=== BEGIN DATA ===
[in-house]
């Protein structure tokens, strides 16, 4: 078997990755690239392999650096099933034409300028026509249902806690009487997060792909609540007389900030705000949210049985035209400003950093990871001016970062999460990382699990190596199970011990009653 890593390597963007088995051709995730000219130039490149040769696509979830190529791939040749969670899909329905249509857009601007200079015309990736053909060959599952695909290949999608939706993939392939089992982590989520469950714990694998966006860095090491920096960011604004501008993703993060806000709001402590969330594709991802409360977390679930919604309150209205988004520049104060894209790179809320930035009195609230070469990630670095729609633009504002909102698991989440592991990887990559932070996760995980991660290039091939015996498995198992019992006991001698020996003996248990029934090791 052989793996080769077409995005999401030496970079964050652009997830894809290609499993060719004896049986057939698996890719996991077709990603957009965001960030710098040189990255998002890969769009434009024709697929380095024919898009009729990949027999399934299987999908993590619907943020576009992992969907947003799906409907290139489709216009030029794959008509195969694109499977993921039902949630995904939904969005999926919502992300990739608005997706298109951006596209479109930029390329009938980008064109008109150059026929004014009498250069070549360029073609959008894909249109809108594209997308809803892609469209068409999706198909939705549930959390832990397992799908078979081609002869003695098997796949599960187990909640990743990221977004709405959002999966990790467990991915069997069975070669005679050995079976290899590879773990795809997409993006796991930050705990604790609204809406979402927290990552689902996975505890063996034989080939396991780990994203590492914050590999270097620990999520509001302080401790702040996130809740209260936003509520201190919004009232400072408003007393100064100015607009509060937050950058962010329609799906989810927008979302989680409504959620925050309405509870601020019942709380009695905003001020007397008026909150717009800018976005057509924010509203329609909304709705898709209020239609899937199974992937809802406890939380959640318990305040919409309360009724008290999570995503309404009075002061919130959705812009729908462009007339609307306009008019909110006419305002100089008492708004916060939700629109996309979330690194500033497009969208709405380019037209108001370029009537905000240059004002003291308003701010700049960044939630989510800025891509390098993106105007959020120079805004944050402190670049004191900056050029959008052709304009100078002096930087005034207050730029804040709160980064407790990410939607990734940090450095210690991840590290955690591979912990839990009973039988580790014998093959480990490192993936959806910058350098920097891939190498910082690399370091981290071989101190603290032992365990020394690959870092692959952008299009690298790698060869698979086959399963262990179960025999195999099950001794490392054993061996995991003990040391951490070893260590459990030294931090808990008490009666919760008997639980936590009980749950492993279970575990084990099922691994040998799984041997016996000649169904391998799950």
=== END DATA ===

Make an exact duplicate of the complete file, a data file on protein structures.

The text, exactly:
[in-house]
């Protein structure tokens, strides 16, 4: 078997990755690239392999650096099933034409300028026509249902806690009487997060792909609540007389900030705000949210049985035209400003950093990871001016970062999460990382699990190596199970011990009653 890593390597963007088995051709995730000219130039490149040769696509979830190529791939040749969670899909329905249509857009601007200079015309990736053909060959599952695909290949999608939706993939392939089992982590989520469950714990694998966006860095090491920096960011604004501008993703993060806000709001402590969330594709991802409360977390679930919604309150209205988004520049104060894209790179809320930035009195609230070469990630670095729609633009504002909102698991989440592991990887990559932070996760995980991660290039091939015996498995198992019992006991001698020996003996248990029934090791 052989793996080769077409995005999401030496970079964050652009997830894809290609499993060719004896049986057939698996890719996991077709990603957009965001960030710098040189990255998002890969769009434009024709697929380095024919898009009729990949027999399934299987999908993590619907943020576009992992969907947003799906409907290139489709216009030029794959008509195969694109499977993921039902949630995904939904969005999926919502992300990739608005997706298109951006596209479109930029390329009938980008064109008109150059026929004014009498250069070549360029073609959008894909249109809108594209997308809803892609469209068409999706198909939705549930959390832990397992799908078979081609002869003695098997796949599960187990909640990743990221977004709405959002999966990790467990991915069997069975070669005679050995079976290899590879773990795809997409993006796991930050705990604790609204809406979402927290990552689902996975505890063996034989080939396991780990994203590492914050590999270097620990999520509001302080401790702040996130809740209260936003509520201190919004009232400072408003007393100064100015607009509060937050950058962010329609799906989810927008979302989680409504959620925050309405509870601020019942709380009695905003001020007397008026909150717009800018976005057509924010509203329609909304709705898709209020239609899937199974992937809802406890939380959640318990305040919409309360009724008290999570995503309404009075002061919130959705812009729908462009007339609307306009008019909110006419305002100089008492708004916060939700629109996309979330690194500033497009969208709405380019037209108001370029009537905000240059004002003291308003701010700049960044939630989510800025891509390098993106105007959020120079805004944050402190670049004191900056050029959008052709304009100078002096930087005034207050730029804040709160980064407790990410939607990734940090450095210690991840590290955690591979912990839990009973039988580790014998093959480990490192993936959806910058350098920097891939190498910082690399370091981290071989101190603290032992365990020394690959870092692959952008299009690298790698060869698979086959399963262990179960025999195999099950001794490392054993061996995991003990040391951490070893260590459990030294931090808990008490009666919760008997639980936590009980749950492993279970575990084990099922691994040998799984041997016996000649169904391998799950």